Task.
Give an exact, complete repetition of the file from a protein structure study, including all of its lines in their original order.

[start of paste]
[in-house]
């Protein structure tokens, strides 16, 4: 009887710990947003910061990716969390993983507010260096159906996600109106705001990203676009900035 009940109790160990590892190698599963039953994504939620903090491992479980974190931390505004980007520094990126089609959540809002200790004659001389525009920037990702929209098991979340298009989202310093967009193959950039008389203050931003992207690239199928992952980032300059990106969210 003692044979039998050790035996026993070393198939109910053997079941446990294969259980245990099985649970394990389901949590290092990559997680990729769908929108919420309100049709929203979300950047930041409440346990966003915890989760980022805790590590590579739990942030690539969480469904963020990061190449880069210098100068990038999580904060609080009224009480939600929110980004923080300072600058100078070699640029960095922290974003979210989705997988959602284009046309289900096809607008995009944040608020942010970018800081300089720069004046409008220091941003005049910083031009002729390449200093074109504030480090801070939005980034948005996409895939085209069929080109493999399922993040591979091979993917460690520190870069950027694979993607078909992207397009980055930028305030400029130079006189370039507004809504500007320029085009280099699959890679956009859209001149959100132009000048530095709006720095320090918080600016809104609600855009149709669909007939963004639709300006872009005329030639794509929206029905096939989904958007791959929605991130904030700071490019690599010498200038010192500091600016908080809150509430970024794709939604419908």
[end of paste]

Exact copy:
[in-house]
């Protein structure tokens, strides 16, 4: 009887710990947003910061990716969390993983507010260096159906996600109106705001990203676009900035 009940109790160990590892190698599963039953994504939620903090491992479980974190931390505004980007520094990126089609959540809002200790004659001389525009920037990702929209098991979340298009989202310093967009193959950039008389203050931003992207690239199928992952980032300059990106969210 003692044979039998050790035996026993070393198939109910053997079941446990294969259980245990099985649970394990389901949590290092990559997680990729769908929108919420309100049709929203979300950047930041409440346990966003915890989760980022805790590590590579739990942030690539969480469904963020990061190449880069210098100068990038999580904060609080009224009480939600929110980004923080300072600058100078070699640029960095922290974003979210989705997988959602284009046309289900096809607008995009944040608020942010970018800081300089720069004046409008220091941003005049910083031009002729390449200093074109504030480090801070939005980034948005996409895939085209069929080109493999399922993040591979091979993917460690520190870069950027694979993607078909992207397009980055930028305030400029130079006189370039507004809504500007320029085009280099699959890679956009859209001149959100132009000048530095709006720095320090918080600016809104609600855009149709669909007939963004639709300006872009005329030639794509929206029905096939989904958007791959929605991130904030700071490019690599010498200038010192500091600016908080809150509430970024794709939604419908």